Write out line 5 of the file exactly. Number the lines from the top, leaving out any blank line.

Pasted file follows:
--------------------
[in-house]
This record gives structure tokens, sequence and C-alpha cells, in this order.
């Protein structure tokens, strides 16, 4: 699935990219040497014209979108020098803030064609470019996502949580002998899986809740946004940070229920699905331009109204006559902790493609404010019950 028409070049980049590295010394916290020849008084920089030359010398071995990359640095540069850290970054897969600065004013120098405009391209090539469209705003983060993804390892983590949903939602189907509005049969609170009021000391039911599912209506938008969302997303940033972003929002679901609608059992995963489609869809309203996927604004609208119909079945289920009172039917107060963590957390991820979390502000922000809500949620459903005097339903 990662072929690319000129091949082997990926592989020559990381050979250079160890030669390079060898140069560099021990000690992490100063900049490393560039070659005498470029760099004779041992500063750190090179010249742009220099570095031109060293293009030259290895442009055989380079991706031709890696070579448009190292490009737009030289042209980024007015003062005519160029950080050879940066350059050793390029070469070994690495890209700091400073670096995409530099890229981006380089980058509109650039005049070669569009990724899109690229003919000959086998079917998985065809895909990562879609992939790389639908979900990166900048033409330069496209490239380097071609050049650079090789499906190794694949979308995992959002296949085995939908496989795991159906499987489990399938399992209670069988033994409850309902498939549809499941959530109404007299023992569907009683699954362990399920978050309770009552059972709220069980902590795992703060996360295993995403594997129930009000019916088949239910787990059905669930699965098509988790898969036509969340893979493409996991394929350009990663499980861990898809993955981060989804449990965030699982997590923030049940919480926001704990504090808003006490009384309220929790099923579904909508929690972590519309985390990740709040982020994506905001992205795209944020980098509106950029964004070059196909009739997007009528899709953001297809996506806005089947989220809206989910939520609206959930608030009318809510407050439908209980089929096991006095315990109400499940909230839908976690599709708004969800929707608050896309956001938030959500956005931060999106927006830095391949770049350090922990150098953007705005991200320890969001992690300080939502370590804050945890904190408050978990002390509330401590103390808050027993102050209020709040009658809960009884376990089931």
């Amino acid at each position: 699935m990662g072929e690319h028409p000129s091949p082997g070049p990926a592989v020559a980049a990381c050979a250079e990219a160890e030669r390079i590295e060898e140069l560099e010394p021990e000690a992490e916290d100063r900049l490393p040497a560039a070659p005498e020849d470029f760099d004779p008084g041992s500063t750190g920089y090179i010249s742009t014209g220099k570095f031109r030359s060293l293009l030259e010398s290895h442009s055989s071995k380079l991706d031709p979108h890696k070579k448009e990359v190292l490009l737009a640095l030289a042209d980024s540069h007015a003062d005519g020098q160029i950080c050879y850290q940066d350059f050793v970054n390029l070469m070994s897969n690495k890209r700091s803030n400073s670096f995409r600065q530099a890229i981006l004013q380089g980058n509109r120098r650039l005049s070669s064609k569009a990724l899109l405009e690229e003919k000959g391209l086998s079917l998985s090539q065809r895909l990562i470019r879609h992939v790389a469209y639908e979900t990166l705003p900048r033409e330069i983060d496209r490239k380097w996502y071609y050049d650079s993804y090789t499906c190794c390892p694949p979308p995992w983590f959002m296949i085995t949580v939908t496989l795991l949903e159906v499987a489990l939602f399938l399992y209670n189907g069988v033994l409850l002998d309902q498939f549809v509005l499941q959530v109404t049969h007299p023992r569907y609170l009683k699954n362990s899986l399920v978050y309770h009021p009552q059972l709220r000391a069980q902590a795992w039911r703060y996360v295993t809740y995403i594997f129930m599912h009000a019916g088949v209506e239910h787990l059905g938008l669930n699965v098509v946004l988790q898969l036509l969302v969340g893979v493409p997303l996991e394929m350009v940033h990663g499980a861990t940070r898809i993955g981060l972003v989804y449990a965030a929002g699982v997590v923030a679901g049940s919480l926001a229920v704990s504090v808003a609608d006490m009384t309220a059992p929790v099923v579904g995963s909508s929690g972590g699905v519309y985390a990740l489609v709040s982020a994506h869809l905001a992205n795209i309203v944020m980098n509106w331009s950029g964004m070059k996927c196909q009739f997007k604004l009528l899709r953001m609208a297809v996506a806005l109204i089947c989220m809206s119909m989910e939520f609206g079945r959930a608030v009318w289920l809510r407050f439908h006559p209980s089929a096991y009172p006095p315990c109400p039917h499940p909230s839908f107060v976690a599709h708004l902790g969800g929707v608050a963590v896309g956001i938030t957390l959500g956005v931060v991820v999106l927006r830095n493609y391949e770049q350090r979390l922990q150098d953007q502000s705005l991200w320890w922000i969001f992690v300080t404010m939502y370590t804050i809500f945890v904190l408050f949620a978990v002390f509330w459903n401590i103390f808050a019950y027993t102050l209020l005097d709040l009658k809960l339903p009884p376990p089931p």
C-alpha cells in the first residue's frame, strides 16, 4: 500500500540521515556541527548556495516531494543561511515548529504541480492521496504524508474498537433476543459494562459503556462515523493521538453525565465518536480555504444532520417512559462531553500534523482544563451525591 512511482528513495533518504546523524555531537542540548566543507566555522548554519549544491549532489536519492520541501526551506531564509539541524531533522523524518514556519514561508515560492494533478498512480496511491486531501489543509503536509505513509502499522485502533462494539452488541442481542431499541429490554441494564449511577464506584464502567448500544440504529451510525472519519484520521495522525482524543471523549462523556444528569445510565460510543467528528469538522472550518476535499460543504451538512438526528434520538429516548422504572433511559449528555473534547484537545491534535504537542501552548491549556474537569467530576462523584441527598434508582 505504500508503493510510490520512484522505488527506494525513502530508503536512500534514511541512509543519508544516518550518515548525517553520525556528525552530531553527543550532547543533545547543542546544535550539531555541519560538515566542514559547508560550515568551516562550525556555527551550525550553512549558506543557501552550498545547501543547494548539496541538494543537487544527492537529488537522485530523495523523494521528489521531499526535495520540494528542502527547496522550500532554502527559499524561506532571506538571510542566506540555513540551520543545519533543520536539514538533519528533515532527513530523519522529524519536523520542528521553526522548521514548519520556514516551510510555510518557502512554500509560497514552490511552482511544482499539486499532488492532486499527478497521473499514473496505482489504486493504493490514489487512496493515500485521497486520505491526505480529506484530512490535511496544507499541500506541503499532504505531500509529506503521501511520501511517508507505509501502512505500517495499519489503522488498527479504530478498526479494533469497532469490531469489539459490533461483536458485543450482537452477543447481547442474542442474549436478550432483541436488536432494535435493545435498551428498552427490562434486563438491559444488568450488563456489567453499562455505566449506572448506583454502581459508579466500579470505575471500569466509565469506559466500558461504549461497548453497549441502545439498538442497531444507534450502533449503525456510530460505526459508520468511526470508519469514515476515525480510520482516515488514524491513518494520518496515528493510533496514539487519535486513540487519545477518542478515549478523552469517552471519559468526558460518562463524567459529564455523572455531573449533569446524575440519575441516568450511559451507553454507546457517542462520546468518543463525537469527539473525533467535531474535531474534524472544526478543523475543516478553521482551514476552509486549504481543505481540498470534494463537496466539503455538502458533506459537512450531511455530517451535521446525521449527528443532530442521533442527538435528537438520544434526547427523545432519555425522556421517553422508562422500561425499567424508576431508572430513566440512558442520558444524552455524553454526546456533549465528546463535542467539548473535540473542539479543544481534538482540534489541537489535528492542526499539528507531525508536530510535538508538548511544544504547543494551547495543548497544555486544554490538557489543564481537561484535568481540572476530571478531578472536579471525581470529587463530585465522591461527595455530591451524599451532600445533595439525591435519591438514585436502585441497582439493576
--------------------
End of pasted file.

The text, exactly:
C-alpha cells in the first residue's frame, strides 16, 4: 500500500540521515556541527548556495516531494543561511515548529504541480492521496504524508474498537433476543459494562459503556462515523493521538453525565465518536480555504444532520417512559462531553500534523482544563451525591 512511482528513495533518504546523524555531537542540548566543507566555522548554519549544491549532489536519492520541501526551506531564509539541524531533522523524518514556519514561508515560492494533478498512480496511491486531501489543509503536509505513509502499522485502533462494539452488541442481542431499541429490554441494564449511577464506584464502567448500544440504529451510525472519519484520521495522525482524543471523549462523556444528569445510565460510543467528528469538522472550518476535499460543504451538512438526528434520538429516548422504572433511559449528555473534547484537545491534535504537542501552548491549556474537569467530576462523584441527598434508582 505504500508503493510510490520512484522505488527506494525513502530508503536512500534514511541512509543519508544516518550518515548525517553520525556528525552530531553527543550532547543533545547543542546544535550539531555541519560538515566542514559547508560550515568551516562550525556555527551550525550553512549558506543557501552550498545547501543547494548539496541538494543537487544527492537529488537522485530523495523523494521528489521531499526535495520540494528542502527547496522550500532554502527559499524561506532571506538571510542566506540555513540551520543545519533543520536539514538533519528533515532527513530523519522529524519536523520542528521553526522548521514548519520556514516551510510555510518557502512554500509560497514552490511552482511544482499539486499532488492532486499527478497521473499514473496505482489504486493504493490514489487512496493515500485521497486520505491526505480529506484530512490535511496544507499541500506541503499532504505531500509529506503521501511520501511517508507505509501502512505500517495499519489503522488498527479504530478498526479494533469497532469490531469489539459490533461483536458485543450482537452477543447481547442474542442474549436478550432483541436488536432494535435493545435498551428498552427490562434486563438491559444488568450488563456489567453499562455505566449506572448506583454502581459508579466500579470505575471500569466509565469506559466500558461504549461497548453497549441502545439498538442497531444507534450502533449503525456510530460505526459508520468511526470508519469514515476515525480510520482516515488514524491513518494520518496515528493510533496514539487519535486513540487519545477518542478515549478523552469517552471519559468526558460518562463524567459529564455523572455531573449533569446524575440519575441516568450511559451507553454507546457517542462520546468518543463525537469527539473525533467535531474535531474534524472544526478543523475543516478553521482551514476552509486549504481543505481540498470534494463537496466539503455538502458533506459537512450531511455530517451535521446525521449527528443532530442521533442527538435528537438520544434526547427523545432519555425522556421517553422508562422500561425499567424508576431508572430513566440512558442520558444524552455524553454526546456533549465528546463535542467539548473535540473542539479543544481534538482540534489541537489535528492542526499539528507531525508536530510535538508538548511544544504547543494551547495543548497544555486544554490538557489543564481537561484535568481540572476530571478531578472536579471525581470529587463530585465522591461527595455530591451524599451532600445533595439525591435519591438514585436502585441497582439493576